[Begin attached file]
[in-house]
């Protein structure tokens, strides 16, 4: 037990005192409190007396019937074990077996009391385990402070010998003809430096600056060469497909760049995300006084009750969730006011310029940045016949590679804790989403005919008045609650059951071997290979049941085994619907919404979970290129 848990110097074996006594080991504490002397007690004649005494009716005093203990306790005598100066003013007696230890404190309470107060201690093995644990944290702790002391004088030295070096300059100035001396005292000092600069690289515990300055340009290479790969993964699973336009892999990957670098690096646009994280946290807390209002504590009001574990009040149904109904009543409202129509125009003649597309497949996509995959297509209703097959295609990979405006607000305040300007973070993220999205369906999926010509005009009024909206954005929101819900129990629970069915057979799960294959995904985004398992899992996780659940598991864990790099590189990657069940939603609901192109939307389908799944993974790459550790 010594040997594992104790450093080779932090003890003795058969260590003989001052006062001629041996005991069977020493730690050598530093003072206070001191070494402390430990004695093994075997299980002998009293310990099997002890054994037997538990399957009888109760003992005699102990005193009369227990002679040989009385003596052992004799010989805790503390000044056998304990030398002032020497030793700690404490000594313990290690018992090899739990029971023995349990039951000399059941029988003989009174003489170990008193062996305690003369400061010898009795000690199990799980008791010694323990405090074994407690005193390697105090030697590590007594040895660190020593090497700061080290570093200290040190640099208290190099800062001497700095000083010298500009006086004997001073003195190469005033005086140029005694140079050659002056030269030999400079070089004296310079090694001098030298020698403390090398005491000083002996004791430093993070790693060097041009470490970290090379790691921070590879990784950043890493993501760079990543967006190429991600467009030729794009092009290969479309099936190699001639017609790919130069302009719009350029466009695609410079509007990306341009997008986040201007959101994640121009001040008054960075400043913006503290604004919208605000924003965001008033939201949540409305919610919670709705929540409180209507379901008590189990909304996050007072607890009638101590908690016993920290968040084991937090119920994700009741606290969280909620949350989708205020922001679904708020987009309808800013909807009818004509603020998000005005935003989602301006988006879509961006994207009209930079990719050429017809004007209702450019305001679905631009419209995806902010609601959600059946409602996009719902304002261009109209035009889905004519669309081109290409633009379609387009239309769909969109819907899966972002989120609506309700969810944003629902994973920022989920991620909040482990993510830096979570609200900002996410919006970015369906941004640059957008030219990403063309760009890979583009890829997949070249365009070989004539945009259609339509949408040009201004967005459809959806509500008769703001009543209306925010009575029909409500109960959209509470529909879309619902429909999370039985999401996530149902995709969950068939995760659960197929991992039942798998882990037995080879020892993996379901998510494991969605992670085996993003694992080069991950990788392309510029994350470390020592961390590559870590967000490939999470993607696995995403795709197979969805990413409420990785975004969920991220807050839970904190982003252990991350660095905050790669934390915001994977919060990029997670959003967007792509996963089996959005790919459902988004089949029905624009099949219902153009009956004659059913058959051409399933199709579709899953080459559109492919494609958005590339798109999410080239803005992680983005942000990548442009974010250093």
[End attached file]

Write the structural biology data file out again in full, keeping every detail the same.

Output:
[in-house]
């Protein structure tokens, strides 16, 4: 037990005192409190007396019937074990077996009391385990402070010998003809430096600056060469497909760049995300006084009750969730006011310029940045016949590679804790989403005919008045609650059951071997290979049941085994619907919404979970290129 848990110097074996006594080991504490002397007690004649005494009716005093203990306790005598100066003013007696230890404190309470107060201690093995644990944290702790002391004088030295070096300059100035001396005292000092600069690289515990300055340009290479790969993964699973336009892999990957670098690096646009994280946290807390209002504590009001574990009040149904109904009543409202129509125009003649597309497949996509995959297509209703097959295609990979405006607000305040300007973070993220999205369906999926010509005009009024909206954005929101819900129990629970069915057979799960294959995904985004398992899992996780659940598991864990790099590189990657069940939603609901192109939307389908799944993974790459550790 010594040997594992104790450093080779932090003890003795058969260590003989001052006062001629041996005991069977020493730690050598530093003072206070001191070494402390430990004695093994075997299980002998009293310990099997002890054994037997538990399957009888109760003992005699102990005193009369227990002679040989009385003596052992004799010989805790503390000044056998304990030398002032020497030793700690404490000594313990290690018992090899739990029971023995349990039951000399059941029988003989009174003489170990008193062996305690003369400061010898009795000690199990799980008791010694323990405090074994407690005193390697105090030697590590007594040895660190020593090497700061080290570093200290040190640099208290190099800062001497700095000083010298500009006086004997001073003195190469005033005086140029005694140079050659002056030269030999400079070089004296310079090694001098030298020698403390090398005491000083002996004791430093993070790693060097041009470490970290090379790691921070590879990784950043890493993501760079990543967006190429991600467009030729794009092009290969479309099936190699001639017609790919130069302009719009350029466009695609410079509007990306341009997008986040201007959101994640121009001040008054960075400043913006503290604004919208605000924003965001008033939201949540409305919610919670709705929540409180209507379901008590189990909304996050007072607890009638101590908690016993920290968040084991937090119920994700009741606290969280909620949350989708205020922001679904708020987009309808800013909807009818004509603020998000005005935003989602301006988006879509961006994207009209930079990719050429017809004007209702450019305001679905631009419209995806902010609601959600059946409602996009719902304002261009109209035009889905004519669309081109290409633009379609387009239309769909969109819907899966972002989120609506309700969810944003629902994973920022989920991620909040482990993510830096979570609200900002996410919006970015369906941004640059957008030219990403063309760009890979583009890829997949070249365009070989004539945009259609339509949408040009201004967005459809959806509500008769703001009543209306925010009575029909409500109960959209509470529909879309619902429909999370039985999401996530149902995709969950068939995760659960197929991992039942798998882990037995080879020892993996379901998510494991969605992670085996993003694992080069991950990788392309510029994350470390020592961390590559870590967000490939999470993607696995995403795709197979969805990413409420990785975004969920991220807050839970904190982003252990991350660095905050790669934390915001994977919060990029997670959003967007792509996963089996959005790919459902988004089949029905624009099949219902153009009956004659059913058959051409399933199709579709899953080459559109492919494609958005590339798109999410080239803005992680983005942000990548442009974010250093």